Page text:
Opinions differ about how to handle a threatened miscarriage — an instance where mother might be having light bleeding or cramping but still has a viable fetus. Some healthcare providers prescribe hormones or drugs, though some studies suggest they are, ultimately, ineffective in preventing a miscarriage that’s bound to happen.
Most care providers say something like this: Go about your business, perhaps taking it easier than usual. Stay well hydrated, eat optimally, and rest. If a threatened miscarriage is going to happen, most efforts to stop it seem to be in vain.
As for handling a miscarriage. Again, opinions differ. As best I can tell, the barometer is the bleeding. If your bleeding is like a heavy period and eventually slows, you’re probably not at great risk. Excessive bleeding and bleeding that won’t slow could mean a problem. Tack on other maternal health issues — say, anemia — and it would be a good idea to get somewhere where there’s blood to transfuse.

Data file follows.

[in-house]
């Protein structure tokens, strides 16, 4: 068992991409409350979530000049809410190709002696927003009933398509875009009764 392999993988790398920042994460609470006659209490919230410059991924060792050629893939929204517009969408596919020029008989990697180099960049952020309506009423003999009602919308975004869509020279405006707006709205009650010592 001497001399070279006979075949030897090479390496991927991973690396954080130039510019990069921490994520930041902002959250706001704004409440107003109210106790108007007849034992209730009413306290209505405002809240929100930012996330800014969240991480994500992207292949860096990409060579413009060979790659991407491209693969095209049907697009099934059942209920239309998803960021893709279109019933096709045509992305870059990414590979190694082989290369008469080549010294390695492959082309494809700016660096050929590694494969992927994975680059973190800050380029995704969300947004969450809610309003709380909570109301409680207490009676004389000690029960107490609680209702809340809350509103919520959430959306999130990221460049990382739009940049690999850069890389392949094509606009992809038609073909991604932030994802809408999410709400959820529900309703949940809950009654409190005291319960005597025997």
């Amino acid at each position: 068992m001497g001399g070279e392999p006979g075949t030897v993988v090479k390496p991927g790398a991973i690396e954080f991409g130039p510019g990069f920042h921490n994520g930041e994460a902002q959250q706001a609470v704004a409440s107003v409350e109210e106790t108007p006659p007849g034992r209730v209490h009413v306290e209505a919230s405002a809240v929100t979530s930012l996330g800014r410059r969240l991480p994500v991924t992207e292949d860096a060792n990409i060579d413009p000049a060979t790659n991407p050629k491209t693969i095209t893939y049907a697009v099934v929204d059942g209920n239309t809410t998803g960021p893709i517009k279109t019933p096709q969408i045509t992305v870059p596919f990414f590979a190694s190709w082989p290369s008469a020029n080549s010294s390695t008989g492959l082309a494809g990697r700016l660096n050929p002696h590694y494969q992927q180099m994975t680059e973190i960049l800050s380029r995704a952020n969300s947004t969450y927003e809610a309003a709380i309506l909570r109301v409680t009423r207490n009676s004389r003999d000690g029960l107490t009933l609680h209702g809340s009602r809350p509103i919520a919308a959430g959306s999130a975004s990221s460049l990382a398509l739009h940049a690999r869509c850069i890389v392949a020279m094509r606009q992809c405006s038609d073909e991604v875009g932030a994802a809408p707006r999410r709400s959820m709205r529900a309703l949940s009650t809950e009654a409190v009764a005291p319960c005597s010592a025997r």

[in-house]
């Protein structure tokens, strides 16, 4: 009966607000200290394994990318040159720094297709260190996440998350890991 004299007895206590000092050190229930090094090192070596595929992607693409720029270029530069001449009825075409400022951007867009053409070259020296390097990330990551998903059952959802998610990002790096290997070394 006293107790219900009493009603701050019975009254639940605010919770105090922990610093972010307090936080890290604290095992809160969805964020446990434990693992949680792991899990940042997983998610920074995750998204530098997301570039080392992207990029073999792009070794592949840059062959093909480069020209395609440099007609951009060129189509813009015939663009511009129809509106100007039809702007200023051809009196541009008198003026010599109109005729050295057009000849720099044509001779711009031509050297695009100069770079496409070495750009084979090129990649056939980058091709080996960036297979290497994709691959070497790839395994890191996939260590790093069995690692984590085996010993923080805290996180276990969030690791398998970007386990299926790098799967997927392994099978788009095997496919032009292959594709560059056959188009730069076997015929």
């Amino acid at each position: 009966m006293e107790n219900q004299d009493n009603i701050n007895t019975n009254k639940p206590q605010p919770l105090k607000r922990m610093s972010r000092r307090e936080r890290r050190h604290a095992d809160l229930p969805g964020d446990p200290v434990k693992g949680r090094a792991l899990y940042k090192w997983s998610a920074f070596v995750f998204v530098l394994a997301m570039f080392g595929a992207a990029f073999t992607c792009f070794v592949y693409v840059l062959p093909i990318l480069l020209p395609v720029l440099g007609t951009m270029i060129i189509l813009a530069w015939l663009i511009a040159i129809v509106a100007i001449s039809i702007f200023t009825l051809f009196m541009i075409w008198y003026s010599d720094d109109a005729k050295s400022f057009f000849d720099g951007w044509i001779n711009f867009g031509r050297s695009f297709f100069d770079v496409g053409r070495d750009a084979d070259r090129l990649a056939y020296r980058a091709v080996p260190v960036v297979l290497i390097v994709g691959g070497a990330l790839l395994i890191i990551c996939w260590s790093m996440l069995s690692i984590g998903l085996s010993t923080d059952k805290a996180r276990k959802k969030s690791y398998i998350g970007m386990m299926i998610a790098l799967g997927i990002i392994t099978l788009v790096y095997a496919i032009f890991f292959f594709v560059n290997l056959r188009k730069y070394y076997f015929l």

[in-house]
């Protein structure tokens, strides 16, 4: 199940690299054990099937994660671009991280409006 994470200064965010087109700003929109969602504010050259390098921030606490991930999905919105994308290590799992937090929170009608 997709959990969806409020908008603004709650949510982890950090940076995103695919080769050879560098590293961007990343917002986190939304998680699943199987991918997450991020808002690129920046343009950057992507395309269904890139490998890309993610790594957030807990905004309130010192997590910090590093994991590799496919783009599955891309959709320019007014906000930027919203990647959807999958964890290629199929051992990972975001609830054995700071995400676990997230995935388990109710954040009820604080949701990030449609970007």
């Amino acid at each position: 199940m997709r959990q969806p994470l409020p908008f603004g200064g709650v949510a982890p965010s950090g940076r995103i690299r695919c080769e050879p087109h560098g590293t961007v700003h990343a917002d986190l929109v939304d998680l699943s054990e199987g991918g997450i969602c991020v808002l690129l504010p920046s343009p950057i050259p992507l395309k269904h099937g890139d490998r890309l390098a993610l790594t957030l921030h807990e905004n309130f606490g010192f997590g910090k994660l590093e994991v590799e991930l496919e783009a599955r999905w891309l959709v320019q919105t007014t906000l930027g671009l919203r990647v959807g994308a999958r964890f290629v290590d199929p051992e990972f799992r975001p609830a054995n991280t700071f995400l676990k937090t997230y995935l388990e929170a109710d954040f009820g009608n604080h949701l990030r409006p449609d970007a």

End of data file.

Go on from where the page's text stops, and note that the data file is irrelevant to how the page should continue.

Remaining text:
As for everything else, a miscarriage would warrant a call to your healthcare provider for her advice and, likely, a visit either during the process or shortly after. Some providers like to perform a dilation and curettage (“D&C”) to clear the uterus of all contents.
As long as my body was doing it itself and I showed no signs of infection, I said no to the D&C.
And the grieving. As with any death — of a baby, an older person, or an idea, hope or dream — women grieve over their miscarriages. It hurts to lose a baby, even if their baby was the size of a kidney bean.
A woman cycles through the common stages of grief — denial, anger, bargaining, depression and acceptance — and might feel other emotions as well. Be aware that something might trigger grief you thought was handled. A baby shower six months later might open the flood gates. I know women whose miscarriage anniversary each year is cause for remembrance.
And don’t forget dad — and even family — experience the loss, too. We think of pregnancy and babies as mothers’ issues exclusively, but they’re not. Others hurt too.